After carefully watching cloud cover at Edwards and getting observations from Astronaut Kent Rominger flying weather reconnaissance, entry flight director LeRoy Cain decided about 3:30 p.m. CDT to wave-off the first attempt, which would have seen a landing at 4:58 p.m. CDT. Landing on second attempt would have been at Edwards at 6:35 p.m. The decision for the second wave-off came at 4:27 p.m.
Landing criteria call for no rain within 30 miles of the runway. Showers were observed on the edge of that circle, and forecasters continued to predict unacceptable conditions.
Discovery will have two opportunities to land at KSC Tuesday, though weather there is predicted to be unacceptable. Discovery is not expected to attempt a landing on the first opportunity, at 12:52 p.m. CDT. They will look at the second opportunity, for 2:28 p.m. Edwards weather is predicted to be acceptable. The first landing opportunity there would see a burn of the orbital maneuvering engines at 2:54 p.m. CDT and a landing at 3:59 p.m. The second has a deorbit burn at 4:31 p.m. and a landing at 5:35 p.m.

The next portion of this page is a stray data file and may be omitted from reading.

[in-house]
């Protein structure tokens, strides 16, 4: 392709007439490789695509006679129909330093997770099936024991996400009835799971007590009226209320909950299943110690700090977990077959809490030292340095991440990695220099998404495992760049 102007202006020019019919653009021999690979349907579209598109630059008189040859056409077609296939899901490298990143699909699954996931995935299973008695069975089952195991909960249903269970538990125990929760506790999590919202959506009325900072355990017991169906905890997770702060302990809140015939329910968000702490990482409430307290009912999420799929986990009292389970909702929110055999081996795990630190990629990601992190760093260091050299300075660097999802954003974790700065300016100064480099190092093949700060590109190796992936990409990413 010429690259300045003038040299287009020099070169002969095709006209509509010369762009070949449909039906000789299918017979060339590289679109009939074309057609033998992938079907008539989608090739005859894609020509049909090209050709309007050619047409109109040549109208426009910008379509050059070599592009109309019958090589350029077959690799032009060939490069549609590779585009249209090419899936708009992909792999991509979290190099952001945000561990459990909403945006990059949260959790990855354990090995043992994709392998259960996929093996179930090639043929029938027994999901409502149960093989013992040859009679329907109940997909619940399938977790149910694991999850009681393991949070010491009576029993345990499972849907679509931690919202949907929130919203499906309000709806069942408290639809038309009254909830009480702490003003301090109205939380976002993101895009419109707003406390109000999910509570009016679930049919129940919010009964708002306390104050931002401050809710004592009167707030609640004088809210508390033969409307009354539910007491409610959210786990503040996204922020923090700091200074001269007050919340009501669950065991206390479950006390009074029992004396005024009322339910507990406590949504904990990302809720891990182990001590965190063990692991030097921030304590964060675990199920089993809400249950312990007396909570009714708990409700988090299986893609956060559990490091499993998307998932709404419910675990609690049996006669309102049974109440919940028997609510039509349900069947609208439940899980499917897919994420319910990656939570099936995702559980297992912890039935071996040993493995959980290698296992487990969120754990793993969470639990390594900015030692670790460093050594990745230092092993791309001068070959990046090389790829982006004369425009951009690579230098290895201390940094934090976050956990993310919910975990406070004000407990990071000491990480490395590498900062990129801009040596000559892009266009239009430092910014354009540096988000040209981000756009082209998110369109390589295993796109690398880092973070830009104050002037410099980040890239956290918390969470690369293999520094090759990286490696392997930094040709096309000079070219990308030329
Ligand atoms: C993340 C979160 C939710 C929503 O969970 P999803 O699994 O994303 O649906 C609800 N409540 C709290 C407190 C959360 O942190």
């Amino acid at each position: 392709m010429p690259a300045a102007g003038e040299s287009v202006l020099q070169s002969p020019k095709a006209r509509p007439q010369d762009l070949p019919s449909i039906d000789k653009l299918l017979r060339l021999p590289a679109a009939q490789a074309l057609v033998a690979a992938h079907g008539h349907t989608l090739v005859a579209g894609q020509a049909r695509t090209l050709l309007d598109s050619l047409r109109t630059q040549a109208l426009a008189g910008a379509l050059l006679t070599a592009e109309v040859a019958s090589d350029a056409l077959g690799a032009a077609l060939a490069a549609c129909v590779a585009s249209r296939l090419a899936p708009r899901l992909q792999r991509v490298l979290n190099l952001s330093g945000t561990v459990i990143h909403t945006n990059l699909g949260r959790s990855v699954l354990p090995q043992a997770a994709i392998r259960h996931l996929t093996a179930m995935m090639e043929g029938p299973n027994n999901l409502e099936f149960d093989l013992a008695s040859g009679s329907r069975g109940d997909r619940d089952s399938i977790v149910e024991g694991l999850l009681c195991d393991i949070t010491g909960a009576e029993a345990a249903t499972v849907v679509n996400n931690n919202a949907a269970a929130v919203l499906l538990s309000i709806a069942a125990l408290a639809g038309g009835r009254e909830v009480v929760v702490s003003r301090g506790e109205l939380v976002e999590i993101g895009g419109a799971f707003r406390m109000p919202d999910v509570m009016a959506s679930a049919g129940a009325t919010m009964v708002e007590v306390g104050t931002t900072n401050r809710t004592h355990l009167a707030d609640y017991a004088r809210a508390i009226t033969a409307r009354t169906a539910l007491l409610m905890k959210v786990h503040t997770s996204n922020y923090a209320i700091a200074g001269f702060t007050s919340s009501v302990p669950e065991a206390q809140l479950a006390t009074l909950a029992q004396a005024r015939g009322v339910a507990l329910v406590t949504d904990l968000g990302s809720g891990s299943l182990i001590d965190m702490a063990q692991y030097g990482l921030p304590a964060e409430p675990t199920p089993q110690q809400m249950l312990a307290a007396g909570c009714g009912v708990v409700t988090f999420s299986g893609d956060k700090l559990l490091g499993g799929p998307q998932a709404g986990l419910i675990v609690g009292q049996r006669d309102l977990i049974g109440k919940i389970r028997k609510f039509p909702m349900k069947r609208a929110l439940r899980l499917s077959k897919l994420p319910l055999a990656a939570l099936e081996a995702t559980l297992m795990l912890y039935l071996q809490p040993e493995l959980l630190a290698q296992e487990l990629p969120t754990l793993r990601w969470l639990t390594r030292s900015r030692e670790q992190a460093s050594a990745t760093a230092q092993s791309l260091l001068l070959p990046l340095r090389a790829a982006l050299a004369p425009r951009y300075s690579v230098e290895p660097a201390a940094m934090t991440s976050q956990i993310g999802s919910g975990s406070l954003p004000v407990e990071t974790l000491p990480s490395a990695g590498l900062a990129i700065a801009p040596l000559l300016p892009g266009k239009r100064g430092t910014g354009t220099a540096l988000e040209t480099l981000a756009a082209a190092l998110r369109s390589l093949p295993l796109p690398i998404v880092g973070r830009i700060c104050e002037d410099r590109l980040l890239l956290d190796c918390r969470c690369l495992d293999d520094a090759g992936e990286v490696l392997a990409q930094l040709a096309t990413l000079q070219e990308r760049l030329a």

For the second consecutive day, the crew performed "deorbit backout" procedures after the last wave-off, undoing the preparations they had made to come home. And again, flight controllers in Houston will work through the night and into Tuesday morning to develop a re-entry strategy.
Discovery's crew will go to bed tonight shortly after 9 p.m. and be awakened tomorrow at 5:17 a.m. to once again begin preparations for a return trip home.